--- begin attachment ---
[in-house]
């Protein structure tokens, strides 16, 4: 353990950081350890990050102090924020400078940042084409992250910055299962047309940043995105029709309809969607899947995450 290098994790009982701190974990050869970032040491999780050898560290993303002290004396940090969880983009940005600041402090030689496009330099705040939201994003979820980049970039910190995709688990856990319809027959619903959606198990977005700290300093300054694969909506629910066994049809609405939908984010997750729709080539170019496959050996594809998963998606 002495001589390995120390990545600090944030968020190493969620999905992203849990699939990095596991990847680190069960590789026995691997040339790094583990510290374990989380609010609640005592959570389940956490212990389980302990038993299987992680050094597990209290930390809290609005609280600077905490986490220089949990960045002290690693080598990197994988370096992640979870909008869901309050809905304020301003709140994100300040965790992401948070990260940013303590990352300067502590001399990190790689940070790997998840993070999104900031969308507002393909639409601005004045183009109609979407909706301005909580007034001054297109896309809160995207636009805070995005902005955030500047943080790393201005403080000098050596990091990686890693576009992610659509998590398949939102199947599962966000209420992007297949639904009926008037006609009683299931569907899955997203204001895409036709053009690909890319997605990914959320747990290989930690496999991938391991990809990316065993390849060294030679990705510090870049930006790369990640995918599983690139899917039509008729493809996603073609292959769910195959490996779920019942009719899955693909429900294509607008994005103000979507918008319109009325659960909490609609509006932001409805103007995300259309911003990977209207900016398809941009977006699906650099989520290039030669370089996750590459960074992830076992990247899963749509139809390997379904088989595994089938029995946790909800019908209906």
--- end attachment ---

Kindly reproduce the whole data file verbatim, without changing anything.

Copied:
[in-house]
């Protein structure tokens, strides 16, 4: 353990950081350890990050102090924020400078940042084409992250910055299962047309940043995105029709309809969607899947995450 290098994790009982701190974990050869970032040491999780050898560290993303002290004396940090969880983009940005600041402090030689496009330099705040939201994003979820980049970039910190995709688990856990319809027959619903959606198990977005700290300093300054694969909506629910066994049809609405939908984010997750729709080539170019496959050996594809998963998606 002495001589390995120390990545600090944030968020190493969620999905992203849990699939990095596991990847680190069960590789026995691997040339790094583990510290374990989380609010609640005592959570389940956490212990389980302990038993299987992680050094597990209290930390809290609005609280600077905490986490220089949990960045002290690693080598990197994988370096992640979870909008869901309050809905304020301003709140994100300040965790992401948070990260940013303590990352300067502590001399990190790689940070790997998840993070999104900031969308507002393909639409601005004045183009109609979407909706301005909580007034001054297109896309809160995207636009805070995005902005955030500047943080790393201005403080000098050596990091990686890693576009992610659509998590398949939102199947599962966000209420992007297949639904009926008037006609009683299931569907899955997203204001895409036709053009690909890319997605990914959320747990290989930690496999991938391991990809990316065993390849060294030679990705510090870049930006790369990640995918599983690139899917039509008729493809996603073609292959769910195959490996779920019942009719899955693909429900294509607008994005103000979507918008319109009325659960909490609609509006932001409805103007995300259309911003990977209207900016398809941009977006699906650099989520290039030669370089996750590459960074992830076992990247899963749509139809390997379904088989595994089938029995946790909800019908209906």